Samuel L. Pfaff is a professor in the Molecular Neurobiology Laboratory at the Salk Institute for Biological Studies. Over the first four years, Pfaff and his research team will receive two million dollars from the National Institute of Neurological and Communicative Disorders and Stroke (NINDS). The funding will enable them to continue their work on the molecular “zip code” on the growing end of nerve cells that guides them to their correct “address” on the muscle, a process called neuronal pathfinding.

Skeletal muscle consists of thousands of muscle fibres, each controlled by one motor neuron whose cell body lies in the brain or spinal cord. Connections between muscle and nerve cells are established embryonically when newborn neurons extend axons to “wire” the appropriate muscle fibre. The wiring process is highly orchestrated – each motor neuron has already pledged allegiance to a particular muscle fibre before it reaches out to connect with its predetermined partner.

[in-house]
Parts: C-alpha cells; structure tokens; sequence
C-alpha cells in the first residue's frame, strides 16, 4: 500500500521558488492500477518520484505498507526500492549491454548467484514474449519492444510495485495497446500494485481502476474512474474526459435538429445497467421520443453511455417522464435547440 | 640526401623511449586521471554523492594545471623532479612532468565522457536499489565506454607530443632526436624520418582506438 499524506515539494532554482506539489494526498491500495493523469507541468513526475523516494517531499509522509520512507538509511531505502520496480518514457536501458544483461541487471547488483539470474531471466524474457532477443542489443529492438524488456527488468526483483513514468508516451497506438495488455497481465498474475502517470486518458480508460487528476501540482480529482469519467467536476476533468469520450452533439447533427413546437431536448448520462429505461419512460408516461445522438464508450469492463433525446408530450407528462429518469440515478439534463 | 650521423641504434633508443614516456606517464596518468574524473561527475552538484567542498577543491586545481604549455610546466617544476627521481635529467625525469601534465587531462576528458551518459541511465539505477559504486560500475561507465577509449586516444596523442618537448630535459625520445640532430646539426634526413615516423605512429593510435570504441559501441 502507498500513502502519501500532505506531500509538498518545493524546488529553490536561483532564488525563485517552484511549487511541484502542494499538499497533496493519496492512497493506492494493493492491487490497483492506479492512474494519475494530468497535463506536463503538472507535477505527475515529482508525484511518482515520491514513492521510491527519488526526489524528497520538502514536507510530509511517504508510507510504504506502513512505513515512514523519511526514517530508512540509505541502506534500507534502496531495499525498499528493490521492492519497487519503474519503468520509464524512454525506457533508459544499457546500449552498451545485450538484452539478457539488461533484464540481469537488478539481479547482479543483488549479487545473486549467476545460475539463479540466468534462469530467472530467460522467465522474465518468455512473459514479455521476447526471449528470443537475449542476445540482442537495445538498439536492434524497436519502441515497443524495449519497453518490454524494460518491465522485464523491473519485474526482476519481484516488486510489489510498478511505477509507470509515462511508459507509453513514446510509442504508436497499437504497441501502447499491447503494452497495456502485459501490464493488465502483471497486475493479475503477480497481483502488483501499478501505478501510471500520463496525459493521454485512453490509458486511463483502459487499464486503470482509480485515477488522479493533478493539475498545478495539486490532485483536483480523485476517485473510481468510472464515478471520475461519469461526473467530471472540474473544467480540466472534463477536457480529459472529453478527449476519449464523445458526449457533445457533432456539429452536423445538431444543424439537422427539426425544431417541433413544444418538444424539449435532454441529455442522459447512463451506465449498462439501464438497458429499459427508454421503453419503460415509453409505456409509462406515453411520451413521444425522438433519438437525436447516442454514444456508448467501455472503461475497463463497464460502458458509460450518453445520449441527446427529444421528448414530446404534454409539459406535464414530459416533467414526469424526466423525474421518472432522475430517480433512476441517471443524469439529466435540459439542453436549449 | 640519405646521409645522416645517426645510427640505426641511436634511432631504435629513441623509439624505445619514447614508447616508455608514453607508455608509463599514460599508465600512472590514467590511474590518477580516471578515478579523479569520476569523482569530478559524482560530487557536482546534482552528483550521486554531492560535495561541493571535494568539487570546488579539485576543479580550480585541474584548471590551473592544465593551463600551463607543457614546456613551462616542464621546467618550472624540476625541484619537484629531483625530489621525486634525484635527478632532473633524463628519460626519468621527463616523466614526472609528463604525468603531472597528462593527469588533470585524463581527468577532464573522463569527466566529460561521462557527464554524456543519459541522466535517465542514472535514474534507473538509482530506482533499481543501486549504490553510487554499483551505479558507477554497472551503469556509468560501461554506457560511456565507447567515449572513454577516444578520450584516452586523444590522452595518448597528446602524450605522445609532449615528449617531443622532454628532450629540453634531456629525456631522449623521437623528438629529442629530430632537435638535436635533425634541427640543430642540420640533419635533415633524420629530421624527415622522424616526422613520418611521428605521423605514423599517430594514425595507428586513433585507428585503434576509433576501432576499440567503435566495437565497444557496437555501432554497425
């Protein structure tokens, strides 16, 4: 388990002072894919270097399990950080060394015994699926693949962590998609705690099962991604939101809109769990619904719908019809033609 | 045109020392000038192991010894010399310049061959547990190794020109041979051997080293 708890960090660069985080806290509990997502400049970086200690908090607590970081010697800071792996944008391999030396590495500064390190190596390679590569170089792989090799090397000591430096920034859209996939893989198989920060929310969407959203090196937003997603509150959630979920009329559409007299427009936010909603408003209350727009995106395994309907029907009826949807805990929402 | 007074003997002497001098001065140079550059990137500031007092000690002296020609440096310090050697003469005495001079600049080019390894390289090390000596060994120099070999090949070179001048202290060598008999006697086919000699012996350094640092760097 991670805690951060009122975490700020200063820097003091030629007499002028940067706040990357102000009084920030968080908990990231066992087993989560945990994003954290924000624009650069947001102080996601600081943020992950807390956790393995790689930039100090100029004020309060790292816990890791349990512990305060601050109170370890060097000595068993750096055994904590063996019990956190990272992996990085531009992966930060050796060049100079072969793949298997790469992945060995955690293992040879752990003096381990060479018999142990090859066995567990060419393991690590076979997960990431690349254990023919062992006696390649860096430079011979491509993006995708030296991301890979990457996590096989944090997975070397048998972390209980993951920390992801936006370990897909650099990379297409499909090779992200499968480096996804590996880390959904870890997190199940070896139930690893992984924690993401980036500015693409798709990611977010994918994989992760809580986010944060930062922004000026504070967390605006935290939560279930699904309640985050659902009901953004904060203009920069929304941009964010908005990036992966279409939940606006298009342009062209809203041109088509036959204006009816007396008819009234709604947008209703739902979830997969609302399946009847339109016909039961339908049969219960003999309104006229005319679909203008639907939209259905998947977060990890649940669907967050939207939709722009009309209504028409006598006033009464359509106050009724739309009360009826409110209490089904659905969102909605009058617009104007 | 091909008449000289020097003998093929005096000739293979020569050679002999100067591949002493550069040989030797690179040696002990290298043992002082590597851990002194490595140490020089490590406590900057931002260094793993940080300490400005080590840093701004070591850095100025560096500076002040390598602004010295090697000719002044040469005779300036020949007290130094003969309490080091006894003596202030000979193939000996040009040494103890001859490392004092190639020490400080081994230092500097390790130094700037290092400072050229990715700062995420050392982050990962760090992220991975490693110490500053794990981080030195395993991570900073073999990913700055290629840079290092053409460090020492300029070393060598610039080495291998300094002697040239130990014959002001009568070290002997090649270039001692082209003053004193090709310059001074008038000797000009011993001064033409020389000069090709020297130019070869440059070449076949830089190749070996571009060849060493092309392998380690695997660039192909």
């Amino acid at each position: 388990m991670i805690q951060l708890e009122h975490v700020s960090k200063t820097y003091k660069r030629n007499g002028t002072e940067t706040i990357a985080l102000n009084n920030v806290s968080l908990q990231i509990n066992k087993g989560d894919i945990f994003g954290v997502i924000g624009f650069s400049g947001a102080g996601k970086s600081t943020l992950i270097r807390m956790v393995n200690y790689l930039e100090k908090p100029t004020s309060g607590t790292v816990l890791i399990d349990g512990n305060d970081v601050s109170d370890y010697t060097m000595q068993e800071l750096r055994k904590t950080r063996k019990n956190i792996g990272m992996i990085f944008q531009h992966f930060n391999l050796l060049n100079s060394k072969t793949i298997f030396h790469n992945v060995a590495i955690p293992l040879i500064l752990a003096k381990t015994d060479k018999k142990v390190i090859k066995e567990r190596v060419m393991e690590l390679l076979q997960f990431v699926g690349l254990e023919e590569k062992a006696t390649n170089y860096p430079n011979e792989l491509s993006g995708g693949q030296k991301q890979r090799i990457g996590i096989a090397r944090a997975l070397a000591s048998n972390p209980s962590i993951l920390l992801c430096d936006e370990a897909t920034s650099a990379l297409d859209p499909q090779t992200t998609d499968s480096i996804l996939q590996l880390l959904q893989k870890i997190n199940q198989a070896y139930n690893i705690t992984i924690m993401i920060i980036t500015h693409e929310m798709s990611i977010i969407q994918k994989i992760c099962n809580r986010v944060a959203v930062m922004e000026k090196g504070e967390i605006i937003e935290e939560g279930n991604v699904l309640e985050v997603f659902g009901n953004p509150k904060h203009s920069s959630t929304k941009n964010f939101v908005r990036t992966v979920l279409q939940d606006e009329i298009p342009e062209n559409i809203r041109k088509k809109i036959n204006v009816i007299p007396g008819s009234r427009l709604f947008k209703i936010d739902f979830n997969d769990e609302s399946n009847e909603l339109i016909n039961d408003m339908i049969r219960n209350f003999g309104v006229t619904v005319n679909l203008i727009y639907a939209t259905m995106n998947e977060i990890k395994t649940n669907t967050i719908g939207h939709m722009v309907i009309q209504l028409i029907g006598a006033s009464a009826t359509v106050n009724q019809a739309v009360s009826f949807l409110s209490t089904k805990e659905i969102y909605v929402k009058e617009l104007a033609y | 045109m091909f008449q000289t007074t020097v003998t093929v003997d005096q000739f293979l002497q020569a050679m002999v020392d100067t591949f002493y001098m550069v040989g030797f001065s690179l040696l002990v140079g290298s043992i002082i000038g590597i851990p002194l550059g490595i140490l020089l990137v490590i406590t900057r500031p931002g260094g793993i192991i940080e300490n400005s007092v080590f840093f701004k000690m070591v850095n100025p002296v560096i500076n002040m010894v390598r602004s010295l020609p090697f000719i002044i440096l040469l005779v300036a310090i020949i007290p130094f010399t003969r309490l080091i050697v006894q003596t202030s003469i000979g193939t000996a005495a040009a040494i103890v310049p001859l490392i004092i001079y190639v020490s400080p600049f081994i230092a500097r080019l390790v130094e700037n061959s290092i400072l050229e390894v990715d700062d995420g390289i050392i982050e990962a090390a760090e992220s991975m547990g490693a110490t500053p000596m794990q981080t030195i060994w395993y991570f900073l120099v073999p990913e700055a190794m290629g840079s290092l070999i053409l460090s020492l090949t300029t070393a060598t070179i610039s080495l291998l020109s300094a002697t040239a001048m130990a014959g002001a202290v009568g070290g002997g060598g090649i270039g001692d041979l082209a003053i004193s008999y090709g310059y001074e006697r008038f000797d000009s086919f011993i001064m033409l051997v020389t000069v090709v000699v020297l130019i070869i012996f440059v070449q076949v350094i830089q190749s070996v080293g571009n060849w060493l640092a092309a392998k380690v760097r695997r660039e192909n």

Pfaff is trying to specify the genes within neuronal stem cells that determine the future identity of nerve cells. This process equips growing nerve cells with the “molecular toolbox” that allows them to recognize and follow the cues that lead them to their predestined target.

Neural stem cells can now be coaxed to develop into motor neurons in a test tube and have the potential to repair spinal cord injuries. “It is not enough to make the right cell type, you need to connect them to the right target,” explains Pfaff.

Authorized by the United States Congress for research in the neurosciences, the Javits Neuroscience Investigator Award is a merit award that is given to distinguished investigators who have a record of substantial contributions on the “cutting edge” of neurobiology and who can be expected to be highly productive for the next seven years.; Source: Salk Institute for Biological Studies